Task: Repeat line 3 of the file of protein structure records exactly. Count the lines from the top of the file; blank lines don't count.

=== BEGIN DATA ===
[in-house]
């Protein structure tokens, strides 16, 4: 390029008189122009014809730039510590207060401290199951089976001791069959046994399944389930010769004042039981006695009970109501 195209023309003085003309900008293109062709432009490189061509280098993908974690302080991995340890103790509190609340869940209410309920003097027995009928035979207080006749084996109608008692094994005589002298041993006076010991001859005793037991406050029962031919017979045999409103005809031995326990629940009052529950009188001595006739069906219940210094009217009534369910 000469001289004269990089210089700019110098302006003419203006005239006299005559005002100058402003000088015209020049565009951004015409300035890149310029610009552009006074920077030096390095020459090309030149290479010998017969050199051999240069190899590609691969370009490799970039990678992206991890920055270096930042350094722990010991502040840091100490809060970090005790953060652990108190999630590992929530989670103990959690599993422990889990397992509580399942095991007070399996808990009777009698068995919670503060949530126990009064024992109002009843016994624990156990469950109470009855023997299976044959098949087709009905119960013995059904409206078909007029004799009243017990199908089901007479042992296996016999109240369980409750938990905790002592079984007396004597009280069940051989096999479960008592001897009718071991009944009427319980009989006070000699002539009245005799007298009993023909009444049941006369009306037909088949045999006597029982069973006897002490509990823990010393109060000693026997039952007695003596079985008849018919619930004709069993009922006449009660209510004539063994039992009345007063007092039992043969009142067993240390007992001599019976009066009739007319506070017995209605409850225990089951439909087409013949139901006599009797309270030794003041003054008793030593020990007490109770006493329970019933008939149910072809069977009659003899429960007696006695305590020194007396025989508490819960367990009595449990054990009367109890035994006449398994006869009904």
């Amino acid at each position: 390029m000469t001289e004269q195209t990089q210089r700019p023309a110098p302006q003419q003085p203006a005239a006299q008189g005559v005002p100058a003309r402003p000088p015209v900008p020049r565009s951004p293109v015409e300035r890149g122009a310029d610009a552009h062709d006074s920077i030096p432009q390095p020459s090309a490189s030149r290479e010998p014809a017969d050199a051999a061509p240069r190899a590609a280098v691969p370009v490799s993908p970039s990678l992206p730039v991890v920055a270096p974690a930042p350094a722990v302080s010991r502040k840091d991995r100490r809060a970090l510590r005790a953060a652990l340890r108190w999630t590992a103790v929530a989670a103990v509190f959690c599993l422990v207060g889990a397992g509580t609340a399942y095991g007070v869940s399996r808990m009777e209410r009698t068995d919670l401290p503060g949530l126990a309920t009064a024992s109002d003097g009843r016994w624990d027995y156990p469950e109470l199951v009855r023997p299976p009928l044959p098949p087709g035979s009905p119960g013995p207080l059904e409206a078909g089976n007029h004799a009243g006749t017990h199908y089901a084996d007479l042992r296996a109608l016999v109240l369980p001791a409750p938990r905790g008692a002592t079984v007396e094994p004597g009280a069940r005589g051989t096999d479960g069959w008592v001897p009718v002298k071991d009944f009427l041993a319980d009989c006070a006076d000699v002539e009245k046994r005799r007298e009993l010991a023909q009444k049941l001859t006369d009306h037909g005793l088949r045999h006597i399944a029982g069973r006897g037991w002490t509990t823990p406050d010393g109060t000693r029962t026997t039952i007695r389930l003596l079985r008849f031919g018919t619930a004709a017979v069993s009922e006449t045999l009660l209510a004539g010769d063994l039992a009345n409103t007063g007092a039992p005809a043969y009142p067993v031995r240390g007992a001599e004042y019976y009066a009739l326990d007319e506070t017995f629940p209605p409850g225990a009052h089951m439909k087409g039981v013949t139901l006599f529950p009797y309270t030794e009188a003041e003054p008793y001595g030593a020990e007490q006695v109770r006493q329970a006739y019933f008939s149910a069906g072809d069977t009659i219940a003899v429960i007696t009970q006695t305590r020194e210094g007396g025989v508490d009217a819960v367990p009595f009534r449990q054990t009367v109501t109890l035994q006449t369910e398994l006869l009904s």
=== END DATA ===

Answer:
């Amino acid at each position: 390029m000469t001289e004269q195209t990089q210089r700019p023309a110098p302006q003419q003085p203006a005239a006299q008189g005559v005002p100058a003309r402003p000088p015209v900008p020049r565009s951004p293109v015409e300035r890149g122009a310029d610009a552009h062709d006074s920077i030096p432009q390095p020459s090309a490189s030149r290479e010998p014809a017969d050199a051999a061509p240069r190899a590609a280098v691969p370009v490799s993908p970039s990678l992206p730039v991890v920055a270096p974690a930042p350094a722990v302080s010991r502040k840091d991995r100490r809060a970090l510590r005790a953060a652990l340890r108190w999630t590992a103790v929530a989670a103990v509190f959690c599993l422990v207060g889990a397992g509580t609340a399942y095991g007070v869940s399996r808990m009777e209410r009698t068995d919670l401290p503060g949530l126990a309920t009064a024992s109002d003097g009843r016994w624990d027995y156990p469950e109470l199951v009855r023997p299976p009928l044959p098949p087709g035979s009905p119960g013995p207080l059904e409206a078909g089976n007029h004799a009243g006749t017990h199908y089901a084996d007479l042992r296996a109608l016999v109240l369980p001791a409750p938990r905790g008692a002592t079984v007396e094994p004597g009280a069940r005589g051989t096999d479960g069959w008592v001897p009718v002298k071991d009944f009427l041993a319980d009989c006070a006076d000699v002539e009245k046994r005799r007298e009993l010991a023909q009444k049941l001859t006369d009306h037909g005793l088949r045999h006597i399944a029982g069973r006897g037991w002490t509990t823990p406050d010393g109060t000693r029962t026997t039952i007695r389930l003596l079985r008849f031919g018919t619930a004709a017979v069993s009922e006449t045999l009660l209510a004539g010769d063994l039992a009345n409103t007063g007092a039992p005809a043969y009142p067993v031995r240390g007992a001599e004042y019976y009066a009739l326990d007319e506070t017995f629940p209605p409850g225990a009052h089951m439909k087409g039981v013949t139901l006599f529950p009797y309270t030794e009188a003041e003054p008793y001595g030593a020990e007490q006695v109770r006493q329970a006739y019933f008939s149910a069906g072809d069977t009659i219940a003899v429960i007696t009970q006695t305590r020194e210094g007396g025989v508490d009217a819960v367990p009595f009534r449990q054990t009367v109501t109890l035994q006449t369910e398994l006869l009904s």